I have had a formal proposal accepted to present an essay at a prestigious conference at TCU this fall. My paper: Fatal Femme - Bruno Antony and Hitchcock's Subversion of the Femme Fatale Archetype, is part of the Analyzing the 1950s: Media, Politics, Culture Conference to be held in Forth Worth Texas on November 15, 2014.
My accepted proposal:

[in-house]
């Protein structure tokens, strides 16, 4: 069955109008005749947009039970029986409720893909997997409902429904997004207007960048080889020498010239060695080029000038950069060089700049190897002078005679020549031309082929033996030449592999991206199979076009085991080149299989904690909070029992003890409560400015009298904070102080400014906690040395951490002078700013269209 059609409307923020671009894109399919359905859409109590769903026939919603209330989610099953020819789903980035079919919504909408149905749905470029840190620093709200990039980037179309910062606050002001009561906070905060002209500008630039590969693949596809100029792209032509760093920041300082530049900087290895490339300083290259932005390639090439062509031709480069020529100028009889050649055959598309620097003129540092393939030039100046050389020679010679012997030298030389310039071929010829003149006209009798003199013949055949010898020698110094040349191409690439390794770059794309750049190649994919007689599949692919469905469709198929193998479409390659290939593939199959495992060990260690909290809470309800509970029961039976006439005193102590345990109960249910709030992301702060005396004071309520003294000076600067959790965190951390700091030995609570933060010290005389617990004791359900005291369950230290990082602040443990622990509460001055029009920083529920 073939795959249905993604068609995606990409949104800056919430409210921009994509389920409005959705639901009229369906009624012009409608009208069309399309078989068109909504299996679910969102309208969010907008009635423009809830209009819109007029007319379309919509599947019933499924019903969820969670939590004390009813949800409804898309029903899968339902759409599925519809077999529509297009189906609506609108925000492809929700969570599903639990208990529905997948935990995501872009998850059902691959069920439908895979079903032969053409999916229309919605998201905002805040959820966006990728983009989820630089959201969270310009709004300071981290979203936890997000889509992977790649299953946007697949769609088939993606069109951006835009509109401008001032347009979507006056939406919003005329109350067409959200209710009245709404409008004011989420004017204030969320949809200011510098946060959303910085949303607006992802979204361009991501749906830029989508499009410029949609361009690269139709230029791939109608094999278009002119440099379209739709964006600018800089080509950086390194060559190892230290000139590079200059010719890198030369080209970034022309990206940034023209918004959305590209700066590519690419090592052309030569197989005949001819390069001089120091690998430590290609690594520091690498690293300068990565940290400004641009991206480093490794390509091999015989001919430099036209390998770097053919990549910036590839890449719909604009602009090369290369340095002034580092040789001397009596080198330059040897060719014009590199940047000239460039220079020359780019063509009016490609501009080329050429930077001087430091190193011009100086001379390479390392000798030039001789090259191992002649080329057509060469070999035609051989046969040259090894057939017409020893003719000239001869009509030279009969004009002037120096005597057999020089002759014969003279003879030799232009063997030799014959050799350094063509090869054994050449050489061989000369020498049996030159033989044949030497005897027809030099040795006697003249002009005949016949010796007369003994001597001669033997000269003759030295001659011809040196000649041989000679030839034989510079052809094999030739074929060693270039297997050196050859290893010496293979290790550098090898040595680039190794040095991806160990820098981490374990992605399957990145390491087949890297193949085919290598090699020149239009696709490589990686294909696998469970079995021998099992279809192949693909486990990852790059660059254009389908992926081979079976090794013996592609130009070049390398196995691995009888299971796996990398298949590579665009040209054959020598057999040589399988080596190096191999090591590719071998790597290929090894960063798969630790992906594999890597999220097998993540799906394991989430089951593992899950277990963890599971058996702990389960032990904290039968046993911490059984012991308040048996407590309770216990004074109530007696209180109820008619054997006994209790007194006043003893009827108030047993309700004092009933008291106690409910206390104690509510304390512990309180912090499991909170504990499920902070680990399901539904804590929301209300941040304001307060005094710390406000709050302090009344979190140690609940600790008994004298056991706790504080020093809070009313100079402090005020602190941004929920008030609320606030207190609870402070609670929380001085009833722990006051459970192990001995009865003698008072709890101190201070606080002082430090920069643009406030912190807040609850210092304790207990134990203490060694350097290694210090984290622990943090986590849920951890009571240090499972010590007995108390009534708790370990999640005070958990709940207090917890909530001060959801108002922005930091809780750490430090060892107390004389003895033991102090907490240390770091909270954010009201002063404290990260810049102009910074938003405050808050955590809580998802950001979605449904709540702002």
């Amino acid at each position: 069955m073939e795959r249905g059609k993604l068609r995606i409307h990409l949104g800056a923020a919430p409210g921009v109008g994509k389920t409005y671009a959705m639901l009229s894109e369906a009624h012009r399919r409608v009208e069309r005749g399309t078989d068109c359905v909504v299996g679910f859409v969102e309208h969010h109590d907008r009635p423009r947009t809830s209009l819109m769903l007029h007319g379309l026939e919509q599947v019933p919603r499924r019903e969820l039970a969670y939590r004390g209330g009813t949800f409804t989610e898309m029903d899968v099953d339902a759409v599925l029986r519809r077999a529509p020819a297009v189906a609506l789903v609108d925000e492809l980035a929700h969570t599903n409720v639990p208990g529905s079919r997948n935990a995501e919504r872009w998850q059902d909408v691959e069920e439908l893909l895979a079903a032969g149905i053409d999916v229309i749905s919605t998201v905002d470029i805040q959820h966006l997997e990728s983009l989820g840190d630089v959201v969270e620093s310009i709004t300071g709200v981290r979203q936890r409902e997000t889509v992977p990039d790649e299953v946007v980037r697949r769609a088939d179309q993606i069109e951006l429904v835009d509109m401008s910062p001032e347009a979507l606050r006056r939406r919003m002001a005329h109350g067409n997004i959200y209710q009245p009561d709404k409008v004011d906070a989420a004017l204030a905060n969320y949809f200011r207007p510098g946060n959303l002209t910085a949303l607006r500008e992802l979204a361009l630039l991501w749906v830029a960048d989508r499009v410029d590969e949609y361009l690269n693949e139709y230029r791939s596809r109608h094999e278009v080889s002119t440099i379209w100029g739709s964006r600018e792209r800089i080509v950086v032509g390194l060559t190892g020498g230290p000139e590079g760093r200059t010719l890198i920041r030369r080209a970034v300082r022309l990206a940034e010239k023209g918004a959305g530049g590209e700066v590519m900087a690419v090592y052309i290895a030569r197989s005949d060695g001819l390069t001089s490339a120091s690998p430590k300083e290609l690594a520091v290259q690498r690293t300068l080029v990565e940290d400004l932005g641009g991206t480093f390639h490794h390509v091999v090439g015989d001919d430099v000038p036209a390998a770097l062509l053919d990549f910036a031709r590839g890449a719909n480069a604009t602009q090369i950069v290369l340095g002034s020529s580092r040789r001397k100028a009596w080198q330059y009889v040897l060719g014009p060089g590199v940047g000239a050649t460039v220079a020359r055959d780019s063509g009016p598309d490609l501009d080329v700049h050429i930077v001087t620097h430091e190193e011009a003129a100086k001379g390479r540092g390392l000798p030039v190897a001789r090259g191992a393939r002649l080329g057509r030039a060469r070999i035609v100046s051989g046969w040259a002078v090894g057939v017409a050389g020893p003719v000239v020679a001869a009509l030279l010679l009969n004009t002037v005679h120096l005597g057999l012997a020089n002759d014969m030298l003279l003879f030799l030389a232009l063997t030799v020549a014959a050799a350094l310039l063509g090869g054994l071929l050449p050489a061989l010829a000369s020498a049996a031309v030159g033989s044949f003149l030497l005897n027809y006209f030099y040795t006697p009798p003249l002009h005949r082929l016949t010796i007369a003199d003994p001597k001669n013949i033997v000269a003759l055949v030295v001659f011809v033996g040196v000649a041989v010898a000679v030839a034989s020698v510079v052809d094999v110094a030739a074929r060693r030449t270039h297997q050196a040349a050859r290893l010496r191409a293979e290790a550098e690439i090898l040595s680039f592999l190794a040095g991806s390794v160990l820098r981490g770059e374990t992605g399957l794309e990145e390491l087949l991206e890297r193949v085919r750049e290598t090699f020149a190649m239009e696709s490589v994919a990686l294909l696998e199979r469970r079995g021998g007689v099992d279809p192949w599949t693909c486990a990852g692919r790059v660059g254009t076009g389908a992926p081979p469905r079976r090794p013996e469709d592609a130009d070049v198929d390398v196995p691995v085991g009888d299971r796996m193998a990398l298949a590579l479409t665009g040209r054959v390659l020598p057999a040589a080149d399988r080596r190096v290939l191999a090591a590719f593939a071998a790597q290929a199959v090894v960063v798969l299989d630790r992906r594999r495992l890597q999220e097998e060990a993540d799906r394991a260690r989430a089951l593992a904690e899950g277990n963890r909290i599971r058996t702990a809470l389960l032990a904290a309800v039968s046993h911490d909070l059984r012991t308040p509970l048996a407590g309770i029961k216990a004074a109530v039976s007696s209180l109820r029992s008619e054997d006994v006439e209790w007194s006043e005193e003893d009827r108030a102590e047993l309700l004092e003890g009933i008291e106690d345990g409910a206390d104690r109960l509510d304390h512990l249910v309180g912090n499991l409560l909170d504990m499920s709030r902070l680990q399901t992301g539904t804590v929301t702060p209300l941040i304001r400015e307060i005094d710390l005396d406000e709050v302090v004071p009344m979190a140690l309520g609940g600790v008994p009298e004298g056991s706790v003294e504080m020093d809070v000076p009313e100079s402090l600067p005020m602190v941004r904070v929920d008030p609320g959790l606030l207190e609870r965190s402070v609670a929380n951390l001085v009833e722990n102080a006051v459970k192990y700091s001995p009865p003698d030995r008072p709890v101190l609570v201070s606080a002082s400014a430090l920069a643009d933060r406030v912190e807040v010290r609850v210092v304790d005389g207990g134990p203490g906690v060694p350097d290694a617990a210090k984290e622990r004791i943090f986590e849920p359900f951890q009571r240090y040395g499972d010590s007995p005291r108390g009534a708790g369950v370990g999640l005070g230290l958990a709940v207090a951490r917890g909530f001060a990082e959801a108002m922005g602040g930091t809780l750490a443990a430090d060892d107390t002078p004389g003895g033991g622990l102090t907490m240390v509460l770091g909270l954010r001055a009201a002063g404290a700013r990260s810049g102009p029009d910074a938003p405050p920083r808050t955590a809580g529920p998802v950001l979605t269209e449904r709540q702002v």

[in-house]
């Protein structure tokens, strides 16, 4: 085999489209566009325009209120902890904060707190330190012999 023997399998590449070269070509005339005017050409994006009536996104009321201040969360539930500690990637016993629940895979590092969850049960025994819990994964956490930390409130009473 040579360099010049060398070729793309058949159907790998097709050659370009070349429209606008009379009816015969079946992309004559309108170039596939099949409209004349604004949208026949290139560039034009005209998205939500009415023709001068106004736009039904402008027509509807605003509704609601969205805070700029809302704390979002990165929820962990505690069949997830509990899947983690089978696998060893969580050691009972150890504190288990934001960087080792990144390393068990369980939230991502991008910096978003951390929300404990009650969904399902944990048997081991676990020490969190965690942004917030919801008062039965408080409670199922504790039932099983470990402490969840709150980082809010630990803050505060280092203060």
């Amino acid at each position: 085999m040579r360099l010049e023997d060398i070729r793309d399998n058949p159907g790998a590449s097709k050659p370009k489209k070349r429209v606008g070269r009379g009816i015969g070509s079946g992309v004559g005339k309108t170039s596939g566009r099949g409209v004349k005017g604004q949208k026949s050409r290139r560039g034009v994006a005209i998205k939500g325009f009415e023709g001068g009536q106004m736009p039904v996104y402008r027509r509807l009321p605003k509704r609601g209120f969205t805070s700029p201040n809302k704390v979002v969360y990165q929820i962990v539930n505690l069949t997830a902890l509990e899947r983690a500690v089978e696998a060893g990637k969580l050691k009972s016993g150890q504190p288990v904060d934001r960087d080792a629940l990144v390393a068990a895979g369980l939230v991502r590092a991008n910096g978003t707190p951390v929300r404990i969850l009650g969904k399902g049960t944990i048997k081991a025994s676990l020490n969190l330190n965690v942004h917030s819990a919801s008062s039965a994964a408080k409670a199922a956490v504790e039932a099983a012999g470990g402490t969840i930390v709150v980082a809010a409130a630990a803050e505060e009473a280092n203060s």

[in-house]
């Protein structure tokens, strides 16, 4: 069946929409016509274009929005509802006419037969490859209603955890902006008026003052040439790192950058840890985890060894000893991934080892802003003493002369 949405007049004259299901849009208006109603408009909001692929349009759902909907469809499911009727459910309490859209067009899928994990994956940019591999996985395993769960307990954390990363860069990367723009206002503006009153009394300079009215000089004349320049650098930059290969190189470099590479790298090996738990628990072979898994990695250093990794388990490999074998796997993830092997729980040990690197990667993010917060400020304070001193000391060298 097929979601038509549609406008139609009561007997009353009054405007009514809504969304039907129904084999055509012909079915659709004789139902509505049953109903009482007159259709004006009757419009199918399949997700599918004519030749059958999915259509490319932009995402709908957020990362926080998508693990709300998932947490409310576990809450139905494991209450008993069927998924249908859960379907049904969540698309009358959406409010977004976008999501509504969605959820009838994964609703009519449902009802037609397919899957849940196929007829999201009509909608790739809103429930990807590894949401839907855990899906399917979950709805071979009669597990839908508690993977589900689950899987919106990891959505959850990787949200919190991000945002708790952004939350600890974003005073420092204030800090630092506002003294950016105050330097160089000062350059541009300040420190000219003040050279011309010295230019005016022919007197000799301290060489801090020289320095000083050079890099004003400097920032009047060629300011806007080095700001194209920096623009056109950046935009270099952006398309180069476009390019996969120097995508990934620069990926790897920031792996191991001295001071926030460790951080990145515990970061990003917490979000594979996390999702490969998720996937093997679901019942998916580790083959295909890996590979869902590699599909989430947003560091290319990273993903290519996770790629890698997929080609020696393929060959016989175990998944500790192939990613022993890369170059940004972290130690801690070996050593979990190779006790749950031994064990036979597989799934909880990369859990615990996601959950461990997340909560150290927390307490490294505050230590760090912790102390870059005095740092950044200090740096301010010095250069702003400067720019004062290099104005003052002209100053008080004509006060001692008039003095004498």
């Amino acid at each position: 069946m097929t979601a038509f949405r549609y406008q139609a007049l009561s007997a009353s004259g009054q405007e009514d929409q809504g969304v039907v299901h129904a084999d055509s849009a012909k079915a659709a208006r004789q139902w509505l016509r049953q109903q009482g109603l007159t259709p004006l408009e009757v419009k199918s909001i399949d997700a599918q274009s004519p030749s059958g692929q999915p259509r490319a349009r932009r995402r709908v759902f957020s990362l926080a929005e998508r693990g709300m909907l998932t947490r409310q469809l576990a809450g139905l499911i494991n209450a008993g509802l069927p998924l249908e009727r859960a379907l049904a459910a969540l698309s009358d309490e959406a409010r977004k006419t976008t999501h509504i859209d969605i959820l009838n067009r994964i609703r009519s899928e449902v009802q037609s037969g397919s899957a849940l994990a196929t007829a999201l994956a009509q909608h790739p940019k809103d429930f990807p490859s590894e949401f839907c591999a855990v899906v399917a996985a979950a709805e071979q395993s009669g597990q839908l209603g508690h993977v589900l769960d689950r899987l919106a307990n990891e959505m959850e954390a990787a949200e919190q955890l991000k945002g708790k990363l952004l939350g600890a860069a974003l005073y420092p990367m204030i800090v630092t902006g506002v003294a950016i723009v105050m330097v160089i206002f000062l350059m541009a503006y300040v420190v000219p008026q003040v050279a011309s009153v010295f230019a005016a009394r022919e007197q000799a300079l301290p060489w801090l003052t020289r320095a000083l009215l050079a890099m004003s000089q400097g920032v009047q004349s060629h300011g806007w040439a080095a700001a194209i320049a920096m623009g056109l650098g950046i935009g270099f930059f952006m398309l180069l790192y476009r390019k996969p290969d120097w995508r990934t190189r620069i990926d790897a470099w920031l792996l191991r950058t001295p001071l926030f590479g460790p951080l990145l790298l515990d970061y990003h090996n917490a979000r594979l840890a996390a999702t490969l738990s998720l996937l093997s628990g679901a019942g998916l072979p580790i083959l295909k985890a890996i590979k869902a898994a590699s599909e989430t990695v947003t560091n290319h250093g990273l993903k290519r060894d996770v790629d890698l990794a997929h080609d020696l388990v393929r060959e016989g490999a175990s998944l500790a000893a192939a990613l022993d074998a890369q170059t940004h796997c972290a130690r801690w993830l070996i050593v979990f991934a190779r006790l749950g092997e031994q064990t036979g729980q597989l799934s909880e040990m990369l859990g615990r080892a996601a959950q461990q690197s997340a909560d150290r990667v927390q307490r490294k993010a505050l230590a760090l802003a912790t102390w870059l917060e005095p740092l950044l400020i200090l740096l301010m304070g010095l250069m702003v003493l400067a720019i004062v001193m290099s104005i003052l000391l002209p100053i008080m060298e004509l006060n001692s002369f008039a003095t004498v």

Director Alfred Hitchcock is widely regarded as an expert craftsman and the epitome of the Classical Hollywood paradigm yet, rather contradictorily, he regularly subverted socially normative behavior in the characters of his masterful suspense films. While not often viewed as a director working within the film noir genre, I wish to contend that 1951's Strangers on a Train is one of the most wholly unique entries in the noir cycle. In this film, Hitchcock subtextually violates 1950s values utilizing popularized aspects of Freudian psychology to craft a masterpiece of visual style in a narrative filled to the brim with violence, death, and sexuality. In adapting Patricia Highsmith's novel, the famed director encodes the villainous antagonist Bruno Anthony within a femme fatale archetype thus synthesizing a homoerotic bond between the film's two male characters and escalating tension and unease within the film.